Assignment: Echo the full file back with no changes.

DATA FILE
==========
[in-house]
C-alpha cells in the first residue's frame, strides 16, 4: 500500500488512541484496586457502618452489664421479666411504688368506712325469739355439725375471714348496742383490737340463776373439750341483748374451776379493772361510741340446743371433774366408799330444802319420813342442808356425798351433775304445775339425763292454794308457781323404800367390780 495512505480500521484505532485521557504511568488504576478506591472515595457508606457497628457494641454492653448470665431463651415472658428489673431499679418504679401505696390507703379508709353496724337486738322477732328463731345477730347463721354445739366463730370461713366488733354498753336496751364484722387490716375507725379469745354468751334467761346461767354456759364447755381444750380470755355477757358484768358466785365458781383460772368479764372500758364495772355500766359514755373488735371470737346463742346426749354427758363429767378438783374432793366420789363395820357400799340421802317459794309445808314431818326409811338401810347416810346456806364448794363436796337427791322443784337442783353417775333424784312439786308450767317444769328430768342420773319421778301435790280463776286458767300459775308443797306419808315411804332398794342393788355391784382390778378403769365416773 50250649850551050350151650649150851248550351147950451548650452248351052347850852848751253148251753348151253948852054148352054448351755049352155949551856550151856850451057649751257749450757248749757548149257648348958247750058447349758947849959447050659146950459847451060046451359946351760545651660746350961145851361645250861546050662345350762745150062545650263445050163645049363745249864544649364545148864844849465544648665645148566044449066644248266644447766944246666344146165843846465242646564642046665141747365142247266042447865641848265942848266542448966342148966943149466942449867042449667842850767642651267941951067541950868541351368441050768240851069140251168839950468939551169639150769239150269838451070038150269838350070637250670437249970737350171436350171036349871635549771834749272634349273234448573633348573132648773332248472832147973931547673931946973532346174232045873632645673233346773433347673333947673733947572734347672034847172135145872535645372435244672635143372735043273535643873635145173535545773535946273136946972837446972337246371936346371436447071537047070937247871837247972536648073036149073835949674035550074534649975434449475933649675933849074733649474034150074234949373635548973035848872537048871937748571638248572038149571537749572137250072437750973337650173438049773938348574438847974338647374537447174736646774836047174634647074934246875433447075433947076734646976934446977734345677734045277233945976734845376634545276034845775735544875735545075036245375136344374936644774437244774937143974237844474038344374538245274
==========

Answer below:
[in-house]
C-alpha cells in the first residue's frame, strides 16, 4: 500500500488512541484496586457502618452489664421479666411504688368506712325469739355439725375471714348496742383490737340463776373439750341483748374451776379493772361510741340446743371433774366408799330444802319420813342442808356425798351433775304445775339425763292454794308457781323404800367390780 495512505480500521484505532485521557504511568488504576478506591472515595457508606457497628457494641454492653448470665431463651415472658428489673431499679418504679401505696390507703379508709353496724337486738322477732328463731345477730347463721354445739366463730370461713366488733354498753336496751364484722387490716375507725379469745354468751334467761346461767354456759364447755381444750380470755355477757358484768358466785365458781383460772368479764372500758364495772355500766359514755373488735371470737346463742346426749354427758363429767378438783374432793366420789363395820357400799340421802317459794309445808314431818326409811338401810347416810346456806364448794363436796337427791322443784337442783353417775333424784312439786308450767317444769328430768342420773319421778301435790280463776286458767300459775308443797306419808315411804332398794342393788355391784382390778378403769365416773 50250649850551050350151650649150851248550351147950451548650452248351052347850852848751253148251753348151253948852054148352054448351755049352155949551856550151856850451057649751257749450757248749757548149257648348958247750058447349758947849959447050659146950459847451060046451359946351760545651660746350961145851361645250861546050662345350762745150062545650263445050163645049363745249864544649364545148864844849465544648665645148566044449066644248266644447766944246666344146165843846465242646564642046665141747365142247266042447865641848265942848266542448966342148966943149466942449867042449667842850767642651267941951067541950868541351368441050768240851069140251168839950468939551169639150769239150269838451070038150269838350070637250670437249970737350171436350171036349871635549771834749272634349273234448573633348573132648773332248472832147973931547673931946973532346174232045873632645673233346773433347673333947673733947572734347672034847172135145872535645372435244672635143372735043273535643873635145173535545773535946273136946972837446972337246371936346371436447071537047070937247871837247972536648073036149073835949674035550074534649975434449475933649675933849074733649474034150074234949373635548973035848872537048871937748571638248572038149571537749572137250072437750973337650173438049773938348574438847974338647374537447174736646774836047174634647074934246875433447075433947076734646976934446977734345677734045277233945976734845376634545276034845775735544875735545075036245375136344374936644774437244774937143974237844474038344374538245274